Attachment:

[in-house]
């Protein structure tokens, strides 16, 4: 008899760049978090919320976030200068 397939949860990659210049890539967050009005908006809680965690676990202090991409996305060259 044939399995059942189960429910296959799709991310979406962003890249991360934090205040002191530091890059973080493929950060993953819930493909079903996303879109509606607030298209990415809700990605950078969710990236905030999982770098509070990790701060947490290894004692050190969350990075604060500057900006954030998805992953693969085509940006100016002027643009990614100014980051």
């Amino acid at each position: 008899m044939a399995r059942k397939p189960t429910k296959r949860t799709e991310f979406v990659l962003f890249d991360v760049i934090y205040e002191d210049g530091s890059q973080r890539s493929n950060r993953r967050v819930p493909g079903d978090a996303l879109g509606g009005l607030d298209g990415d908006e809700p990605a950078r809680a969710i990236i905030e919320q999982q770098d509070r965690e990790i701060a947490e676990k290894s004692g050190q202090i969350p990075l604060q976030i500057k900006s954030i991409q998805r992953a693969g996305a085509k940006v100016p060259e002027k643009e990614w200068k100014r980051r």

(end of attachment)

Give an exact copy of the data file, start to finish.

[in-house]
């Protein structure tokens, strides 16, 4: 008899760049978090919320976030200068 397939949860990659210049890539967050009005908006809680965690676990202090991409996305060259 044939399995059942189960429910296959799709991310979406962003890249991360934090205040002191530091890059973080493929950060993953819930493909079903996303879109509606607030298209990415809700990605950078969710990236905030999982770098509070990790701060947490290894004692050190969350990075604060500057900006954030998805992953693969085509940006100016002027643009990614100014980051």
């Amino acid at each position: 008899m044939a399995r059942k397939p189960t429910k296959r949860t799709e991310f979406v990659l962003f890249d991360v760049i934090y205040e002191d210049g530091s890059q973080r890539s493929n950060r993953r967050v819930p493909g079903d978090a996303l879109g509606g009005l607030d298209g990415d908006e809700p990605a950078r809680a969710i990236i905030e919320q999982q770098d509070r965690e990790i701060a947490e676990k290894s004692g050190q202090i969350p990075l604060q976030i500057k900006s954030i991409q998805r992953a693969g996305a085509k940006v100016p060259e002027k643009e990614w200068k100014r980051r």